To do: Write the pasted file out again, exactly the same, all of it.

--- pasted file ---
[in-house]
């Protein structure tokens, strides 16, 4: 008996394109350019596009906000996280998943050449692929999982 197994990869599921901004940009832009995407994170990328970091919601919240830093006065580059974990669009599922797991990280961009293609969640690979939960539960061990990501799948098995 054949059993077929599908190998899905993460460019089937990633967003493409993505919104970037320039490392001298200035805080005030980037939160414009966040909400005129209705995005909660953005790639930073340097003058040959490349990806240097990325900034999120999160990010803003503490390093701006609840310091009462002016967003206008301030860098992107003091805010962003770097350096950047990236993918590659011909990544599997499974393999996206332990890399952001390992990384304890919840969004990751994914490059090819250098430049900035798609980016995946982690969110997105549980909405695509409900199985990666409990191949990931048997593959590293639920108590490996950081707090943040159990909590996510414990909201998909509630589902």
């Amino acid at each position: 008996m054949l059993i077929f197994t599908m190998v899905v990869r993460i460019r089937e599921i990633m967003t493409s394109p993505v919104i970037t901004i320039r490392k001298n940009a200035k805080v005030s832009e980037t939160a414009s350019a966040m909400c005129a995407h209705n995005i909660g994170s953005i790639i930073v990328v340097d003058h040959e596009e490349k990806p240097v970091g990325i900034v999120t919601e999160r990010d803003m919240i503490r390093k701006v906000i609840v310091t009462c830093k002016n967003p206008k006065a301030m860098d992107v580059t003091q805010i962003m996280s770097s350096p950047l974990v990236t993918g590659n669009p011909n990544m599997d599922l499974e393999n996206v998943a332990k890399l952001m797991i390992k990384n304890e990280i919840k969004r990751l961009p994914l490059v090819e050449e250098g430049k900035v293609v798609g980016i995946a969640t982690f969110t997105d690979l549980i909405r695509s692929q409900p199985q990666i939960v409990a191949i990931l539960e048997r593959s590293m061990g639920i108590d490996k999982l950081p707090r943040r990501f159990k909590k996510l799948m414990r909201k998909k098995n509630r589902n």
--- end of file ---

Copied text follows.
[in-house]
């Protein structure tokens, strides 16, 4: 008996394109350019596009906000996280998943050449692929999982 197994990869599921901004940009832009995407994170990328970091919601919240830093006065580059974990669009599922797991990280961009293609969640690979939960539960061990990501799948098995 054949059993077929599908190998899905993460460019089937990633967003493409993505919104970037320039490392001298200035805080005030980037939160414009966040909400005129209705995005909660953005790639930073340097003058040959490349990806240097990325900034999120999160990010803003503490390093701006609840310091009462002016967003206008301030860098992107003091805010962003770097350096950047990236993918590659011909990544599997499974393999996206332990890399952001390992990384304890919840969004990751994914490059090819250098430049900035798609980016995946982690969110997105549980909405695509409900199985990666409990191949990931048997593959590293639920108590490996950081707090943040159990909590996510414990909201998909509630589902």
């Amino acid at each position: 008996m054949l059993i077929f197994t599908m190998v899905v990869r993460i460019r089937e599921i990633m967003t493409s394109p993505v919104i970037t901004i320039r490392k001298n940009a200035k805080v005030s832009e980037t939160a414009s350019a966040m909400c005129a995407h209705n995005i909660g994170s953005i790639i930073v990328v340097d003058h040959e596009e490349k990806p240097v970091g990325i900034v999120t919601e999160r990010d803003m919240i503490r390093k701006v906000i609840v310091t009462c830093k002016n967003p206008k006065a301030m860098d992107v580059t003091q805010i962003m996280s770097s350096p950047l974990v990236t993918g590659n669009p011909n990544m599997d599922l499974e393999n996206v998943a332990k890399l952001m797991i390992k990384n304890e990280i919840k969004r990751l961009p994914l490059v090819e050449e250098g430049k900035v293609v798609g980016i995946a969640t982690f969110t997105d690979l549980i909405r695509s692929q409900p199985q990666i939960v409990a191949i990931l539960e048997r593959s590293m061990g639920i108590d490996k999982l950081p707090r943040r990501f159990k909590k996510l799948m414990r909201k998909k098995n509630r589902n």